Understanding how no-take zones (NTZs) shape the population dynamics of key herbivores is crucial for the conservation and management of temperate benthic communities.
This study assessed the recovery patterns of sea urchin populations following a high-density storm inside and outside an NTZ in the NW Mediterranean Sea (Montgrí, Illes Medes and the Baix Ter Natural Park).
The authors found significant differences in the recovery trends of Paracentrotus lividus abundance and biomass in the five years following the storm. The P. lividus populations outside the NTZ recovered faster than the populations inside the NTZ, revealing that predation was the main factor controlling the sea urchin populations inside the NTZ during the study period.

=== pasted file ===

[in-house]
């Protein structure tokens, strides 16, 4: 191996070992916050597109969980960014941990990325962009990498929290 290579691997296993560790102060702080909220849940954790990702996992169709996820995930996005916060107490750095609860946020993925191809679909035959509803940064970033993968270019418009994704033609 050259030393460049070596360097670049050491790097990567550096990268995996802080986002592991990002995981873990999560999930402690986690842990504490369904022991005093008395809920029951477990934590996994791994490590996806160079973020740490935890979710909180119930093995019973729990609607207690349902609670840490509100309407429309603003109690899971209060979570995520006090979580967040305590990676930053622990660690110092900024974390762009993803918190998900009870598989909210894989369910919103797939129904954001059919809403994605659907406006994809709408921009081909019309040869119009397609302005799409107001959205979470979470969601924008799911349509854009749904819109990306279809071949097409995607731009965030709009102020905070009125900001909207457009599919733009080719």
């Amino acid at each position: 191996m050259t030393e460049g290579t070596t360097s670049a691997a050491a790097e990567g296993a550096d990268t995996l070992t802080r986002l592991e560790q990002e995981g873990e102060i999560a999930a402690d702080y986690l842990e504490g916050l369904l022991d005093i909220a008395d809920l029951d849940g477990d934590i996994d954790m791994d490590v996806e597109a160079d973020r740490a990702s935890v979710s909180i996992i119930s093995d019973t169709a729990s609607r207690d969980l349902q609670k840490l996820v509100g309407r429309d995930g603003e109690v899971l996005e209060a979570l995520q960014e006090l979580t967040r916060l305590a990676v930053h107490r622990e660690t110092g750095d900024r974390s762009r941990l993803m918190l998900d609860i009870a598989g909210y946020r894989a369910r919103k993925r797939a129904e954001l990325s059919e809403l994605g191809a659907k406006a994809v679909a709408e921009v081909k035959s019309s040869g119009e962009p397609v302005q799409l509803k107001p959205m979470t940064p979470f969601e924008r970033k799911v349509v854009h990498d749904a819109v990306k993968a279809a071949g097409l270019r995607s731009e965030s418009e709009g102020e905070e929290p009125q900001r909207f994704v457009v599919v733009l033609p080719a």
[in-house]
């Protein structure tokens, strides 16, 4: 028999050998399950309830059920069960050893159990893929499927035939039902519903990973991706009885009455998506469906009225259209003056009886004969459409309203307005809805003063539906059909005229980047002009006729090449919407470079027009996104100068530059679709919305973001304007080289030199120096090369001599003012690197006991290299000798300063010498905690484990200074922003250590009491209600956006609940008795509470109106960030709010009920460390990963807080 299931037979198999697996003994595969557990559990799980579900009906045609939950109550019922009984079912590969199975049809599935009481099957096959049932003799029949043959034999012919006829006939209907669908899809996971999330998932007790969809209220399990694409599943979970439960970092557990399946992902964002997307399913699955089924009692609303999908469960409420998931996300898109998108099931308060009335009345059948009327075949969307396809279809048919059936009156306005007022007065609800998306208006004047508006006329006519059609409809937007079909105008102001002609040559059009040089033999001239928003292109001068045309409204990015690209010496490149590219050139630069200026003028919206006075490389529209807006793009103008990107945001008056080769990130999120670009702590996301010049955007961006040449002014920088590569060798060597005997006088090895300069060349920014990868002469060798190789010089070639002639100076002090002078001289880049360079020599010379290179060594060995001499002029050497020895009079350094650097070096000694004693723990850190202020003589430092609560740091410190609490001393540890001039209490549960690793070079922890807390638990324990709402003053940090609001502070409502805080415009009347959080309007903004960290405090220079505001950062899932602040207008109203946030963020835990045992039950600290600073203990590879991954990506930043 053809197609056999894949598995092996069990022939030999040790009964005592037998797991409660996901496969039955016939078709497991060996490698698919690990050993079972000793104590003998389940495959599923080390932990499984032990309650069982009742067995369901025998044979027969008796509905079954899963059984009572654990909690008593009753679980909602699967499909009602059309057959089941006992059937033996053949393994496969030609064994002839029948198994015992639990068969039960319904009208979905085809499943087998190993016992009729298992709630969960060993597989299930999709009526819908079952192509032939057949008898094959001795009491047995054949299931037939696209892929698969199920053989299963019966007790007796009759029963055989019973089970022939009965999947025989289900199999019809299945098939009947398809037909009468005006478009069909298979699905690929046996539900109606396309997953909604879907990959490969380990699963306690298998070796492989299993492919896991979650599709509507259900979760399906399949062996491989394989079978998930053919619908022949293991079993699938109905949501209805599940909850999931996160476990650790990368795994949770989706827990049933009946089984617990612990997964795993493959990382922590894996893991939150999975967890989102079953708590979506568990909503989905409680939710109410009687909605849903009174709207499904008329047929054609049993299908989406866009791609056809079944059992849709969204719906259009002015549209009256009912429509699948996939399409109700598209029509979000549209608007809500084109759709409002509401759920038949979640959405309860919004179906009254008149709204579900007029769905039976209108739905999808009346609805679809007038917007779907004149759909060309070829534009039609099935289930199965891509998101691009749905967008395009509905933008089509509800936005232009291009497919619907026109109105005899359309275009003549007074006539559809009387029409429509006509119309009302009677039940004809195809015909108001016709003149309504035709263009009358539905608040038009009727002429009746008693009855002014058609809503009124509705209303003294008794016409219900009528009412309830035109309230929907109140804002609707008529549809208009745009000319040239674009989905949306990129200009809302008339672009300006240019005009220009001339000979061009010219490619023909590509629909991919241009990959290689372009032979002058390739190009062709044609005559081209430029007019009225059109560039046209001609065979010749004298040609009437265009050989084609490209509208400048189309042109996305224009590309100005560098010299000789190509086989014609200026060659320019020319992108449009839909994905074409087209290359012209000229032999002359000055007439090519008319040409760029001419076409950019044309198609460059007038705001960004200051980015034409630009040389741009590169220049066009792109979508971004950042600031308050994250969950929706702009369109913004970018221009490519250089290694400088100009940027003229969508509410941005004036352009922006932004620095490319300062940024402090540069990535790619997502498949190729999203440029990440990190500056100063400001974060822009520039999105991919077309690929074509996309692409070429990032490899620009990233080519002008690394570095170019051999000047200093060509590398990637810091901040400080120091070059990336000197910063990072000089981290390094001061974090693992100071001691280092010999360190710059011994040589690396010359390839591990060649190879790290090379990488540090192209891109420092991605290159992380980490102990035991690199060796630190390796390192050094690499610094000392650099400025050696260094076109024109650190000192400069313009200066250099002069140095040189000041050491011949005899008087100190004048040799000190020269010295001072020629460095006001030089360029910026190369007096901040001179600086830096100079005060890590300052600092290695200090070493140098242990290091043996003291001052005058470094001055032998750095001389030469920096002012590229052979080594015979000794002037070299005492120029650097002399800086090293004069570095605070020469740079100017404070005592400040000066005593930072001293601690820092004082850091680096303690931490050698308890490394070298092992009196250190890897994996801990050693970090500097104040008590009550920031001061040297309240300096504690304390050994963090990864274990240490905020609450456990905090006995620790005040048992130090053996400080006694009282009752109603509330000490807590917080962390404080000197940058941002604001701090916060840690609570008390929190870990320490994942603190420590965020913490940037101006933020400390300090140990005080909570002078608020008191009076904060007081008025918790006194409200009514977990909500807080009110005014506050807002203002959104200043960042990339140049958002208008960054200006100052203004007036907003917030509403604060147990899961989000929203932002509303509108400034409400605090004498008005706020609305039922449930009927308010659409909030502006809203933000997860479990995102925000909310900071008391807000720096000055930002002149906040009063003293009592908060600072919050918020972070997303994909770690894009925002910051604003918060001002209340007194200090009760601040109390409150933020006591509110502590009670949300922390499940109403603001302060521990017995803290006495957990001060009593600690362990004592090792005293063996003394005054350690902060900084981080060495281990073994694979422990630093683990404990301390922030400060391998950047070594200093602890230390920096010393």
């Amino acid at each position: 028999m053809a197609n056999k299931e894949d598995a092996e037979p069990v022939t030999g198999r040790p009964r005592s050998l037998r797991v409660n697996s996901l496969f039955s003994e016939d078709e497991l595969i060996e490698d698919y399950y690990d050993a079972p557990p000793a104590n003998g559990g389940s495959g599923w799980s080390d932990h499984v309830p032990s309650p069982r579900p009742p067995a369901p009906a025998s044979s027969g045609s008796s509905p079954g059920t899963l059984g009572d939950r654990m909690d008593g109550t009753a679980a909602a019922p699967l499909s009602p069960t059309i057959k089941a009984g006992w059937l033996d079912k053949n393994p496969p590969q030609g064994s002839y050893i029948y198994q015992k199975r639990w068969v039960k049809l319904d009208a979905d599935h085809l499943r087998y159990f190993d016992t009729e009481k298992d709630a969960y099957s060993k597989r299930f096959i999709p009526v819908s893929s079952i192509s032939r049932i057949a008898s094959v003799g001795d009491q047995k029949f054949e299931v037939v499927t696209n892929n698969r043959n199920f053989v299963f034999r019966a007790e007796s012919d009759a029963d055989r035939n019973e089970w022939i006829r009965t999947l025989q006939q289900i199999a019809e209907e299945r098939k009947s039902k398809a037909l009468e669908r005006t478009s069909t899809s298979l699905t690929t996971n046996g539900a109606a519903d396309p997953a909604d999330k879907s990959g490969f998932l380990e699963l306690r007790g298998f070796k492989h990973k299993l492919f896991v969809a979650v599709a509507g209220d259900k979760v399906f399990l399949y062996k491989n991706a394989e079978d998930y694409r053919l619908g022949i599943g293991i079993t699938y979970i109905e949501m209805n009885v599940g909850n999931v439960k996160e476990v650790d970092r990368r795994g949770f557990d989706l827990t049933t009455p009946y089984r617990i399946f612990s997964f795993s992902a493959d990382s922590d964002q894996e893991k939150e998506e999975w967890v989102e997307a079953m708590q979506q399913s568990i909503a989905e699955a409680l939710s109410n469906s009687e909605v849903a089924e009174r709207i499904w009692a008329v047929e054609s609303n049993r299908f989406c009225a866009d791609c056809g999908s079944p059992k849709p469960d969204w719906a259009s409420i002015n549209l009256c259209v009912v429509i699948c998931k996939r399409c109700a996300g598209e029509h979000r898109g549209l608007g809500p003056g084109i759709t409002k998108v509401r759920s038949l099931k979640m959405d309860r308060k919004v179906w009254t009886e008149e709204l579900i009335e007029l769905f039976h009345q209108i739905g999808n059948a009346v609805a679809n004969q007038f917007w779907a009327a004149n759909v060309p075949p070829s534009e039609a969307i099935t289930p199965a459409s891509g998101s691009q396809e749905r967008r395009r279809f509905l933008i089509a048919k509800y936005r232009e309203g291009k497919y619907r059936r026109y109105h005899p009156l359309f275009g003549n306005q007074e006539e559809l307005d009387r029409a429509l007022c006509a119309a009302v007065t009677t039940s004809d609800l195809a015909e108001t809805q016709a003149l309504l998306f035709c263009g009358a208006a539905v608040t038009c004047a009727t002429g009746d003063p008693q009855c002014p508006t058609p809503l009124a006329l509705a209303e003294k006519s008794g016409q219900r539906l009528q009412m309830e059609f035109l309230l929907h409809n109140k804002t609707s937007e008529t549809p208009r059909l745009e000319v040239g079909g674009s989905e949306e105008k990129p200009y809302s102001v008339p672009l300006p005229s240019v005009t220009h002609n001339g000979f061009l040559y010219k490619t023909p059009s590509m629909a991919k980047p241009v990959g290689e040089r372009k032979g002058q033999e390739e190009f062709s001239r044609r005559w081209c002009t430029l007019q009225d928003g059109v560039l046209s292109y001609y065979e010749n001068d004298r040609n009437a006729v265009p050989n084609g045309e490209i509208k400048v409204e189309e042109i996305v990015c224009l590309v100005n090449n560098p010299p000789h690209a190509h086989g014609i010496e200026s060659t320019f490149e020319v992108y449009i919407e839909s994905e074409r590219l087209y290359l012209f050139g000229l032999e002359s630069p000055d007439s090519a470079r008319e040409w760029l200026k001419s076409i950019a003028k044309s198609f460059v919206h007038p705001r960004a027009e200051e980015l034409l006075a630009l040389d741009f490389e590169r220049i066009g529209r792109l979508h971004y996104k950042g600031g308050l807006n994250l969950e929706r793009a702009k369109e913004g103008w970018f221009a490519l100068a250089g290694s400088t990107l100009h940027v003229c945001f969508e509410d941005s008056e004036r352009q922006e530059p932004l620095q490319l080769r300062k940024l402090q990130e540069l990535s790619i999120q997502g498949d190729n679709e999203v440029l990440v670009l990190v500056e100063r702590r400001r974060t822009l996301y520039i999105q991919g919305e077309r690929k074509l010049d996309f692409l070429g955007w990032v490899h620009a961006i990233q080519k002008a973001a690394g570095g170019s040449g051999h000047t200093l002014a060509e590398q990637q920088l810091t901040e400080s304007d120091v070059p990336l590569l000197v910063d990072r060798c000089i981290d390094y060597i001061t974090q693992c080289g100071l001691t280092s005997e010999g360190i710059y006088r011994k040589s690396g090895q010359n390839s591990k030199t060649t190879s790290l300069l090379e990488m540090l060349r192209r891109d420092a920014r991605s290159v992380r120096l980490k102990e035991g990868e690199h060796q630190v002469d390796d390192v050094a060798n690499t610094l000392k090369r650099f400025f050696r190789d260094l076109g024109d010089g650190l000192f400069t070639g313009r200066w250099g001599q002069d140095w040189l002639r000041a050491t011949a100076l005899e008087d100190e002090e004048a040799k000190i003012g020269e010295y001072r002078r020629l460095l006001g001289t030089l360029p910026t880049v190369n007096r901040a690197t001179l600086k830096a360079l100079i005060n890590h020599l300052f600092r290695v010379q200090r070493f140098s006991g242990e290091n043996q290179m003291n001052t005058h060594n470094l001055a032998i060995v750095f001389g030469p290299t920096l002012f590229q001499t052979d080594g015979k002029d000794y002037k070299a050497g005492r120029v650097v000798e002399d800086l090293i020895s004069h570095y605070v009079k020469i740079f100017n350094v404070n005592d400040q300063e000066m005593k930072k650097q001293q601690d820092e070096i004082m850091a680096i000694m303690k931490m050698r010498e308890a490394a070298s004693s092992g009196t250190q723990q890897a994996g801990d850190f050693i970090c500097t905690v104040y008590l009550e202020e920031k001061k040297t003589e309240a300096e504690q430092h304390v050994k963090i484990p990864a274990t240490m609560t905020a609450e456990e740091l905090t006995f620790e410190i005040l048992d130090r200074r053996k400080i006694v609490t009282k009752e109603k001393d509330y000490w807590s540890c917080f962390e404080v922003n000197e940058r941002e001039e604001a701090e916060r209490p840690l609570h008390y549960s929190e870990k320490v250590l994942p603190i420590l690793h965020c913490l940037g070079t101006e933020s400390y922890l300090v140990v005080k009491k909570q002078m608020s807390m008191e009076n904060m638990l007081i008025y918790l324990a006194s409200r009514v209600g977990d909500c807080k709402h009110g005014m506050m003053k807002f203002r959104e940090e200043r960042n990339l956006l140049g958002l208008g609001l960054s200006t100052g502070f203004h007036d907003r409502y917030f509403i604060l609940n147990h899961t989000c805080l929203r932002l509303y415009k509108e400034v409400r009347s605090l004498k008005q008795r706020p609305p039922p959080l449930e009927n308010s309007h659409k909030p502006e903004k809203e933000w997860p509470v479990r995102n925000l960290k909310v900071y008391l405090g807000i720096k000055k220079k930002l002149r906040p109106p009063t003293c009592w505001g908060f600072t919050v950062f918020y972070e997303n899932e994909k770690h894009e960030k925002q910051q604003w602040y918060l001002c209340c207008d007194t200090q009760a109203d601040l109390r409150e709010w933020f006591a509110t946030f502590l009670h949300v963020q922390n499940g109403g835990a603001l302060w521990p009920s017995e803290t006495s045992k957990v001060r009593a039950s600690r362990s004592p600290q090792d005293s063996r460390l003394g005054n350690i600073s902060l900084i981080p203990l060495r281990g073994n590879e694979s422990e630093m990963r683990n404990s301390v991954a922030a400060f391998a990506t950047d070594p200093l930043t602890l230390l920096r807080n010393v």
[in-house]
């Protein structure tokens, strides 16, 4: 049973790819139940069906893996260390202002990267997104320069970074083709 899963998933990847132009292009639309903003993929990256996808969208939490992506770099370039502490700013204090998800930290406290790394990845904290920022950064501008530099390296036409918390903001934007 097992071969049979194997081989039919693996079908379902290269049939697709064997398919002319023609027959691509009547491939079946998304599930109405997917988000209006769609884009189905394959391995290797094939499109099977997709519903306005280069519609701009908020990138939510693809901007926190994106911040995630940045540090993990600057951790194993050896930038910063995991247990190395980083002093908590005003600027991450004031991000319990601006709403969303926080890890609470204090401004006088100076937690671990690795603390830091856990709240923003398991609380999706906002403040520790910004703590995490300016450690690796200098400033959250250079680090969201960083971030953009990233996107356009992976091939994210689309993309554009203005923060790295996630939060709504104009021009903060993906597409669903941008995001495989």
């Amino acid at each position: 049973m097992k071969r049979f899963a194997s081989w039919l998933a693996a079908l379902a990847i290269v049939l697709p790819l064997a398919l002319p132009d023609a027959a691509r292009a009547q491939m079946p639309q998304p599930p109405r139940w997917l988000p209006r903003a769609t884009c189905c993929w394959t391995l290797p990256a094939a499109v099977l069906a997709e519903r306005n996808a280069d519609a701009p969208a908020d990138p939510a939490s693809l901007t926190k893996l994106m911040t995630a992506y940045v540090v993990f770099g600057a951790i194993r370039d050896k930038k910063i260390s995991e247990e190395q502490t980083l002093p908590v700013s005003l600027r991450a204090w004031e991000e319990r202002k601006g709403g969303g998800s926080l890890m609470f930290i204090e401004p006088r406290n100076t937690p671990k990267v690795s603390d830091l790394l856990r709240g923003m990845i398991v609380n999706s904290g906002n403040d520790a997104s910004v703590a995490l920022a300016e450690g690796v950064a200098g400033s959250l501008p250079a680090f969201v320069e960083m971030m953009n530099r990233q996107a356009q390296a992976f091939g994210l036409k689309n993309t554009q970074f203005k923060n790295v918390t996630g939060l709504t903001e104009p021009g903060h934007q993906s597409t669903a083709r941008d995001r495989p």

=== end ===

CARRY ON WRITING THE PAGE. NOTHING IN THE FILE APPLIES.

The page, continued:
The authors highlight that the obtained results confirm the important potential role of protected zones, those areas fully protected from fishing, in the structure of benthic communities. Additionally, it is underlined that the contrasting patterns regarding different levels of protection observed in this study show the relevance of well-designed long-term monitoring to better understand the natural variability of sea urchin populations and to discern the underlying mechanisms when mass mortality events occur.
Medrano et al. (2019) No-take marine reserves control the recovery of sea urchin populations after mass mortality events. Marine Environmental Research 145:147-154.